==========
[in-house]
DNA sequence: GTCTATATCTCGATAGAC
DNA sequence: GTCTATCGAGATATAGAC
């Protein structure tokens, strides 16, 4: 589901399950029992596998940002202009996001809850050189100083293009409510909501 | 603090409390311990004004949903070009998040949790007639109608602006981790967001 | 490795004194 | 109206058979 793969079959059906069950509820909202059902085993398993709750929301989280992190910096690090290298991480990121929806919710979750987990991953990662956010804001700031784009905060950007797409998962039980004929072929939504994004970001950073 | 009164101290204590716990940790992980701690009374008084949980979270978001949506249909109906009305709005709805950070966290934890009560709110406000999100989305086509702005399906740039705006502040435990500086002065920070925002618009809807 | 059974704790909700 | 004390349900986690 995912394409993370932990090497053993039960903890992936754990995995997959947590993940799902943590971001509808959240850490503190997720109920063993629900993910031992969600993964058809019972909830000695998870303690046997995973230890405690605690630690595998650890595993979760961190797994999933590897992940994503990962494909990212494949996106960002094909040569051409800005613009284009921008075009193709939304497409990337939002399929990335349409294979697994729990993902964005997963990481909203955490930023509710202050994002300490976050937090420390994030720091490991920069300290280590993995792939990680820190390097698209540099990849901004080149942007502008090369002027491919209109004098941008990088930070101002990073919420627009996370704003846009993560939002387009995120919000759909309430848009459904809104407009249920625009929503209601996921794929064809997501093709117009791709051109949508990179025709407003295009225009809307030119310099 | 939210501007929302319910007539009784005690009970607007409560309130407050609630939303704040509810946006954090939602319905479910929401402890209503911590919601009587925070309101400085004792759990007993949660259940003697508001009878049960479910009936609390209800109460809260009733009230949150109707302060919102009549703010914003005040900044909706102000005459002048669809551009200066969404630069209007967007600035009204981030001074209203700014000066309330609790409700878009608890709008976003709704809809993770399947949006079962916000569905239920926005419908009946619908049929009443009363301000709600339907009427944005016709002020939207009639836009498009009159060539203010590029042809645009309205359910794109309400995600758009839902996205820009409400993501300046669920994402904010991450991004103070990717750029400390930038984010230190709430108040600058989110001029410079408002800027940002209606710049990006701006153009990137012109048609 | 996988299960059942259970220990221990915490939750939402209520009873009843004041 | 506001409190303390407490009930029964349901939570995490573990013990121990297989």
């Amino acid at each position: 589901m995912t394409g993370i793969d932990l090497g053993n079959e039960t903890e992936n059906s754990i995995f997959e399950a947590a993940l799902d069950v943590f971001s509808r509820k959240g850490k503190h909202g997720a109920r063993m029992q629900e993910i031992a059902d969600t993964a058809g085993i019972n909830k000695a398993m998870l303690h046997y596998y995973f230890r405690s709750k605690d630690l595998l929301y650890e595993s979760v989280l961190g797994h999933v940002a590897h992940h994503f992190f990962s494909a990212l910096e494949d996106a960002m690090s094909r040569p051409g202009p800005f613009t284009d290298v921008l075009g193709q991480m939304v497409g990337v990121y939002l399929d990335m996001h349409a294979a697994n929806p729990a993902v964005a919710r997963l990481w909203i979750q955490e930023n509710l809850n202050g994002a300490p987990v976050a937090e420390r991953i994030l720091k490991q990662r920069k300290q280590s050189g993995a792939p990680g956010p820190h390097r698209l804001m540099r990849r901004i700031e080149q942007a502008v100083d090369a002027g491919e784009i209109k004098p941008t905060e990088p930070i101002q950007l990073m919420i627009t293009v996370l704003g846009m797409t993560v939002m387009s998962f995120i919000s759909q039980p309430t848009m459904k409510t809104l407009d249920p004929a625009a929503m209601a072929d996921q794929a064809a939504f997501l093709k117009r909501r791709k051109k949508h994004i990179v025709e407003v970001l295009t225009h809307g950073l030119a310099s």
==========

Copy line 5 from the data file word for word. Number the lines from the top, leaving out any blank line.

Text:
């Amino acid at each position: 589901m995912t394409g993370i793969d932990l090497g053993n079959e039960t903890e992936n059906s754990i995995f997959e399950a947590a993940l799902d069950v943590f971001s509808r509820k959240g850490k503190h909202g997720a109920r063993m029992q629900e993910i031992a059902d969600t993964a058809g085993i019972n909830k000695a398993m998870l303690h046997y596998y995973f230890r405690s709750k605690d630690l595998l929301y650890e595993s979760v989280l961190g797994h999933v940002a590897h992940h994503f992190f990962s494909a990212l910096e494949d996106a960002m690090s094909r040569p051409g202009p800005f613009t284009d290298v921008l075009g193709q991480m939304v497409g990337v990121y939002l399929d990335m996001h349409a294979a697994n929806p729990a993902v964005a919710r997963l990481w909203i979750q955490e930023n509710l809850n202050g994002a300490p987990v976050a937090e420390r991953i994030l720091k490991q990662r920069k300290q280590s050189g993995a792939p990680g956010p820190h390097r698209l804001m540099r990849r901004i700031e080149q942007a502008v100083d090369a002027g491919e784009i209109k004098p941008t905060e990088p930070i101002q950007l990073m919420i627009t293009v996370l704003g846009m797409t993560v939002m387009s998962f995120i919000s759909q039980p309430t848009m459904k409510t809104l407009d249920p004929a625009a929503m209601a072929d996921q794929a064809a939504f997501l093709k117009r909501r791709k051109k949508h994004i990179v025709e407003v970001l295009t225009h809307g950073l030119a310099s």